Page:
Wheal Rose, first coor by night, and he saw a 
flash at the end of the stope, and Jan Trebilcock 
slapped his hand over his (deponent's) mouth so 
that he shouldn't screech. That was a nuggie 
going into his parlour, and Jan Trebilcock 
followed the lead and came upon a lode as rich 
as King Solomon's mines whilst it lasted. And 
he'd heard old men say 

But Guy wouldn't have hearsay. Then de- 
ponent said he had heard the tinkling upon silver 
anvils, and beautiful it was, like the melody of 
church bells on a summer eve. The nuggies 
always took their anvils with them when they 
gave up possession of a workshop — they were 
wanted elsewhere. 

" Provoking," said Guy. *' Whenever we get 
very near to something it vanishes in this land of 
piskies and fairies and other enchantments." 

A little lizard crawling over Guy turned 
brilliant colours, which, the old miner observing, 
said there was a '' thunder planet " passing, and 
wished us to come into his cottage. We had 
wandered five miles, but thought we could return 
before the storm burst, in which, however, we 



Cornish Saints and Sinners 229 

were mistaken, for we had hardly trotted a couple 
of miles when it burst with sub-tropical fury. 
Had it been night, the sight would have been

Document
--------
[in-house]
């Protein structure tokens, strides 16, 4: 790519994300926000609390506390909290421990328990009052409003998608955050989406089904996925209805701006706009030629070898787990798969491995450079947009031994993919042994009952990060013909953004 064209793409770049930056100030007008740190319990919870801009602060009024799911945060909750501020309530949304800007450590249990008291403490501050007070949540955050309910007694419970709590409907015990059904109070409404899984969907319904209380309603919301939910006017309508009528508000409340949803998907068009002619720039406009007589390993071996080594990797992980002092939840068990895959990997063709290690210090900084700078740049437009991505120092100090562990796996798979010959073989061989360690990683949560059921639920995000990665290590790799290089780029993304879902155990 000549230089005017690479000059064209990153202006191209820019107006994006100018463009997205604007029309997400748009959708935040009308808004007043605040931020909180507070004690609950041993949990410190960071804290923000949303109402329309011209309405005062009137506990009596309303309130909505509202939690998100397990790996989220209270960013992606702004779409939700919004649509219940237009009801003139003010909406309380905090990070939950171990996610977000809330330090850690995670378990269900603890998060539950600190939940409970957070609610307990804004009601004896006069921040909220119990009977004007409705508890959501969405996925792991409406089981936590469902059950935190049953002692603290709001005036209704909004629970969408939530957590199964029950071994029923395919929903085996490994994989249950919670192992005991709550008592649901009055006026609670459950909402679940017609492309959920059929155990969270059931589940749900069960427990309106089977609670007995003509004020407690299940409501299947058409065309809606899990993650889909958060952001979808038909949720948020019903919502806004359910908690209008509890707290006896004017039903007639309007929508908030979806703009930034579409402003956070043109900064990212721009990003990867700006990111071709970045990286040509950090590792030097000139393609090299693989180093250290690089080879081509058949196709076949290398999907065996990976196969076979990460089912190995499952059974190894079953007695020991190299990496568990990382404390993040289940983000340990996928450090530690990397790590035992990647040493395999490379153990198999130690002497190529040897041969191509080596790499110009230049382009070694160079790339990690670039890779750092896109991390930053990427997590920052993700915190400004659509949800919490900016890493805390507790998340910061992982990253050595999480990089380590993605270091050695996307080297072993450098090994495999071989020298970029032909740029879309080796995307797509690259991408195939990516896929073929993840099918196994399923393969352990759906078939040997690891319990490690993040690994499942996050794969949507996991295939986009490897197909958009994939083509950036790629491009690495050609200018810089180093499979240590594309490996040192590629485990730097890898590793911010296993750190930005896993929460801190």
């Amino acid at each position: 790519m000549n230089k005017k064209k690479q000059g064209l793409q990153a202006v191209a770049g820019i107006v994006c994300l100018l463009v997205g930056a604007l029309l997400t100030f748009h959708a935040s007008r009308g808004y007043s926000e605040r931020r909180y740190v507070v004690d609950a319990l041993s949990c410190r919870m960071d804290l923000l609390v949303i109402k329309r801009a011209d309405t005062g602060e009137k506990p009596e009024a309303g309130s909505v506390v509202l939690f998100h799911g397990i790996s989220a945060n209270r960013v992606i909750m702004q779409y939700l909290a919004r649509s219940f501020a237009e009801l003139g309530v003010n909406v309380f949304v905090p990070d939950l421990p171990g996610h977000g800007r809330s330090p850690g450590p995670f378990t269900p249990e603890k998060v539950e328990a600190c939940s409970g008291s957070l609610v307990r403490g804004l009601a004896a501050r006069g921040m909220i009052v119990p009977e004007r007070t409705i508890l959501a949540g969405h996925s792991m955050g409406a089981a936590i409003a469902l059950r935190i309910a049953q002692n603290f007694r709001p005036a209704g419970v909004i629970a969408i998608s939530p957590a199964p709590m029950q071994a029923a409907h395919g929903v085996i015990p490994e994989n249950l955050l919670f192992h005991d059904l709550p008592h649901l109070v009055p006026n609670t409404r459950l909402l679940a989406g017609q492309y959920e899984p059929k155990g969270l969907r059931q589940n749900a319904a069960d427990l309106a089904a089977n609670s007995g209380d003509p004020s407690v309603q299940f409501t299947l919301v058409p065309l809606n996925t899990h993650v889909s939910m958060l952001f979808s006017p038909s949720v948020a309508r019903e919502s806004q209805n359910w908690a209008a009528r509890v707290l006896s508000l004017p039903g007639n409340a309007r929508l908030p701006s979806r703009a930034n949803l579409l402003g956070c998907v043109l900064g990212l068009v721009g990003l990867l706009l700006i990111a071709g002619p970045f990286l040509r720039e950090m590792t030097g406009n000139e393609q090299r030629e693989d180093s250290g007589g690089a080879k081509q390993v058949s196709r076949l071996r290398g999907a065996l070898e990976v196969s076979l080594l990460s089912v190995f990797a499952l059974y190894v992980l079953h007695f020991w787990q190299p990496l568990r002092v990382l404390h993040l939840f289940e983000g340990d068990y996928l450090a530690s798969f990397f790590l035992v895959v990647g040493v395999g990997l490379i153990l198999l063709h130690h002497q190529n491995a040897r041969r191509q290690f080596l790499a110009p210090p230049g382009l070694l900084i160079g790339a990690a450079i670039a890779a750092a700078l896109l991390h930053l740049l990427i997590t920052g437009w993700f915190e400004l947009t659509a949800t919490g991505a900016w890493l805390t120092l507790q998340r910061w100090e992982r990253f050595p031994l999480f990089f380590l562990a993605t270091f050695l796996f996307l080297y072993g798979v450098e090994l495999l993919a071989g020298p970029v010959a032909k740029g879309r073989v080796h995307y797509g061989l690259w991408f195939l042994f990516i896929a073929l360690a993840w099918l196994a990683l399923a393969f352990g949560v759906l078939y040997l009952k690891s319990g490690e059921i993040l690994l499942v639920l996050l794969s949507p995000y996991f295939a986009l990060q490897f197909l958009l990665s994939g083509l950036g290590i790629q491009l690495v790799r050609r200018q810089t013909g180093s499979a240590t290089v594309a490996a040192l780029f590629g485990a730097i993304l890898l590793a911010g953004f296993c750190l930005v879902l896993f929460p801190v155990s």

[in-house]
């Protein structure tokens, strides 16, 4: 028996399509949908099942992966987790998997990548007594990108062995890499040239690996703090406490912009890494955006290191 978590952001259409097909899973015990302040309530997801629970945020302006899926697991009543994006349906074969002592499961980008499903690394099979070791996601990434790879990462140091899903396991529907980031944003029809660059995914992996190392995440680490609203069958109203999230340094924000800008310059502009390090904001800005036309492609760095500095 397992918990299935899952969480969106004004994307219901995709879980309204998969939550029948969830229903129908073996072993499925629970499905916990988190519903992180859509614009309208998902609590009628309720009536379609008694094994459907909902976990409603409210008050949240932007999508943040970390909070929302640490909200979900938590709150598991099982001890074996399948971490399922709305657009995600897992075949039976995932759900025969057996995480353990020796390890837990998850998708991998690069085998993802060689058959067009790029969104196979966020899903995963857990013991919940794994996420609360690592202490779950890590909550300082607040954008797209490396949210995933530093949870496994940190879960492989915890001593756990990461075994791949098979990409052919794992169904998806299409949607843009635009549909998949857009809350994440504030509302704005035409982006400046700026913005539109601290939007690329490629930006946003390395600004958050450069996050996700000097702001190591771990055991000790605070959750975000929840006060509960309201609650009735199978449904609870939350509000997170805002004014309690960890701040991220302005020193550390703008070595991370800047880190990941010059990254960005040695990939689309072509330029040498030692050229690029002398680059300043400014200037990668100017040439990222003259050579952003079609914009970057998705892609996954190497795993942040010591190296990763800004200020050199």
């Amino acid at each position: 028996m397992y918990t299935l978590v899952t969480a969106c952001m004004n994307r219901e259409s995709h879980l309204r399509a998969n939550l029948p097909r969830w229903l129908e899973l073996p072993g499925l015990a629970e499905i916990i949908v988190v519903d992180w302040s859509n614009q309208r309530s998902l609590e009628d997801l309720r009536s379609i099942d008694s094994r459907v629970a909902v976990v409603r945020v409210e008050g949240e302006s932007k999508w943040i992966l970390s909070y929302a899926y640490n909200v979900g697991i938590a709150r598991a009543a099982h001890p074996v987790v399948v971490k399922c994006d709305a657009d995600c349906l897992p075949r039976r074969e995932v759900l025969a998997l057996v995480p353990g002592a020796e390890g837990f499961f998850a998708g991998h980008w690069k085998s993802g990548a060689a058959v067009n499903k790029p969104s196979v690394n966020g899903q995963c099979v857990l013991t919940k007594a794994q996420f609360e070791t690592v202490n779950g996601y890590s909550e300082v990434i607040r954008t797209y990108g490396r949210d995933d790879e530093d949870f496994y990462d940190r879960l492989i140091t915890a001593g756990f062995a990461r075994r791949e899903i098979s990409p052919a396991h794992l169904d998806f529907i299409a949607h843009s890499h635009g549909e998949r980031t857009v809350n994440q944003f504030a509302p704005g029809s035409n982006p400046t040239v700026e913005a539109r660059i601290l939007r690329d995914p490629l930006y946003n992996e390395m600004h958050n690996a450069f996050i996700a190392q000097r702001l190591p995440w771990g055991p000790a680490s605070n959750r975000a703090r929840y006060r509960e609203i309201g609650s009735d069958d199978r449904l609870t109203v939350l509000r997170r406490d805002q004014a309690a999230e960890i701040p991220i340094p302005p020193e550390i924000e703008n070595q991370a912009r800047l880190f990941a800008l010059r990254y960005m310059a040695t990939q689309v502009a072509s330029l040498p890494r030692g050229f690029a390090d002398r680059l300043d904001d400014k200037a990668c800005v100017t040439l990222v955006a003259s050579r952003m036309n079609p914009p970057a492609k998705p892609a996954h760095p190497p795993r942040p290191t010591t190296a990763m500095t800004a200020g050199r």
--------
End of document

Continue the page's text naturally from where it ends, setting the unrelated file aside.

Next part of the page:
splendid; but we had to dart for cover into a 
man's house, like three drowned rats. There was 
no ceremony about our entrance, and none was 
wanted. An old man and woman were the only 
occupants, and they made us welcome, but our 
clothes stuck to us. We drank some hot tea and 
ate the remains of our pasties to the accompani- 
ment of celestial artillery, which put to shame the 
battle of Mukden. Still it poured, and the 
cottage trembled sometimes when the thunder 
was loudest. The two old people were quite 
tranquil, and the only apparent trouble they had 
in the world was our wet clothes. The little 
rivulets which ran from us were dried up, but 
might be traced on the stone floor, making zig-zag 
courses towards the door. 

Then came the old man's hour for reading a 
Psalm, and he opened the "big book" without 
any apparent thought of strangers being present. 

" * Th' Loard es ma sheper ; I shall not waant ' 
— no fath, I shaant 

'* ' He maaketh me to lie down en green